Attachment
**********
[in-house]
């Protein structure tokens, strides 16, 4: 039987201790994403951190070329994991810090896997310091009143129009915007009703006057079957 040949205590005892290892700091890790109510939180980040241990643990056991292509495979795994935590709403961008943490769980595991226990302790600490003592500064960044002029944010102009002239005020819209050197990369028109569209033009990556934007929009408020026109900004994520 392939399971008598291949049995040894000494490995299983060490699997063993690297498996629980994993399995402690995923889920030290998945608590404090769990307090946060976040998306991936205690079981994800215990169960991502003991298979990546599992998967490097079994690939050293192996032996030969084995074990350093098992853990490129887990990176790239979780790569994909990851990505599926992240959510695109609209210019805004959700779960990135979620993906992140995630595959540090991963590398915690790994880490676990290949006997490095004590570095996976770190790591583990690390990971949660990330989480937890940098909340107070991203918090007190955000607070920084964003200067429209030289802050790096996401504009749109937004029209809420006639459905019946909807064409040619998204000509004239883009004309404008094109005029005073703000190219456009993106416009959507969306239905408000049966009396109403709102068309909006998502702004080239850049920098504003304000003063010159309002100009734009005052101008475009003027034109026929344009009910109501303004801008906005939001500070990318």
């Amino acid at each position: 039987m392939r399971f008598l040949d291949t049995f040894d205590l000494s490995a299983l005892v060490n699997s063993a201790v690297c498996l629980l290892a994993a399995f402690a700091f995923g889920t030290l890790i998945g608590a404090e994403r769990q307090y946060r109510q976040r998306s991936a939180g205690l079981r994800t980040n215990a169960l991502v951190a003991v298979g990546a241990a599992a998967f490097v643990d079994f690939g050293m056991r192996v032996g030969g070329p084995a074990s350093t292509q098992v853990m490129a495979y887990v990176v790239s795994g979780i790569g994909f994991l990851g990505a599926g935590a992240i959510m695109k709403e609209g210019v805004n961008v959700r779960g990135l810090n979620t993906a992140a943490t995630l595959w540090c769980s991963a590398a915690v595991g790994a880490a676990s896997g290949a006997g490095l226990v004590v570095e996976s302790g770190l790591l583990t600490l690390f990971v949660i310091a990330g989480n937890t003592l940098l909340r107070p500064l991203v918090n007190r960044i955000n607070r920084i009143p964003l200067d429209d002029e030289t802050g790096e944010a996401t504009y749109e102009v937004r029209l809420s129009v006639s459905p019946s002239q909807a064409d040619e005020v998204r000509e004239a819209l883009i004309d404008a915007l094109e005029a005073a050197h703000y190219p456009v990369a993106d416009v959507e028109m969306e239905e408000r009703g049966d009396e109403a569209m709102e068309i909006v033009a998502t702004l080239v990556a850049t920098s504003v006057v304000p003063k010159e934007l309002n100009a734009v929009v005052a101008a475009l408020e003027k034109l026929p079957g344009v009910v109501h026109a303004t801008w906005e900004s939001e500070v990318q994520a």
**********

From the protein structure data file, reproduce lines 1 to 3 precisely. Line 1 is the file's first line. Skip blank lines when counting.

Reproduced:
[in-house]
């Protein structure tokens, strides 16, 4: 039987201790994403951190070329994991810090896997310091009143129009915007009703006057079957 040949205590005892290892700091890790109510939180980040241990643990056991292509495979795994935590709403961008943490769980595991226990302790600490003592500064960044002029944010102009002239005020819209050197990369028109569209033009990556934007929009408020026109900004994520 392939399971008598291949049995040894000494490995299983060490699997063993690297498996629980994993399995402690995923889920030290998945608590404090769990307090946060976040998306991936205690079981994800215990169960991502003991298979990546599992998967490097079994690939050293192996032996030969084995074990350093098992853990490129887990990176790239979780790569994909990851990505599926992240959510695109609209210019805004959700779960990135979620993906992140995630595959540090991963590398915690790994880490676990290949006997490095004590570095996976770190790591583990690390990971949660990330989480937890940098909340107070991203918090007190955000607070920084964003200067429209030289802050790096996401504009749109937004029209809420006639459905019946909807064409040619998204000509004239883009004309404008094109005029005073703000190219456009993106416009959507969306239905408000049966009396109403709102068309909006998502702004080239850049920098504003304000003063010159309002100009734009005052101008475009003027034109026929344009009910109501303004801008906005939001500070990318």
């Amino acid at each position: 039987m392939r399971f008598l040949d291949t049995f040894d205590l000494s490995a299983l005892v060490n699997s063993a201790v690297c498996l629980l290892a994993a399995f402690a700091f995923g889920t030290l890790i998945g608590a404090e994403r769990q307090y946060r109510q976040r998306s991936a939180g205690l079981r994800t980040n215990a169960l991502v951190a003991v298979g990546a241990a599992a998967f490097v643990d079994f690939g050293m056991r192996v032996g030969g070329p084995a074990s350093t292509q098992v853990m490129a495979y887990v990176v790239s795994g979780i790569g994909f994991l990851g990505a599926g935590a992240i959510m695109k709403e609209g210019v805004n961008v959700r779960g990135l810090n979620t993906a992140a943490t995630l595959w540090c769980s991963a590398a915690v595991g790994a880490a676990s896997g290949a006997g490095l226990v004590v570095e996976s302790g770190l790591l583990t600490l690390f990971v949660i310091a990330g989480n937890t003592l940098l909340r107070p500064l991203v918090n007190r960044i955000n607070r920084i009143p964003l200067d429209d002029e030289t802050g790096e944010a996401t504009y749109e102009v937004r029209l809420s129009v006639s459905p019946s002239q909807a064409d040619e005020v998204r000509e004239a819209l883009i004309d404008a915007l094109e005029a005073a050197h703000y190219p456009v990369a993106d416009v959507e028109m969306e239905e408000r009703g049966d009396e109403a569209m709102e068309i909006v033009a998502t702004l080239v990556a850049t920098s504003v006057v304000p003063k010159e934007l309002n100009a734009v929009v005052a101008a475009l408020e003027k034109l026929p079957g344009v009910v109501h026109a303004t801008w906005e900004s939001e500070v990318q994520a």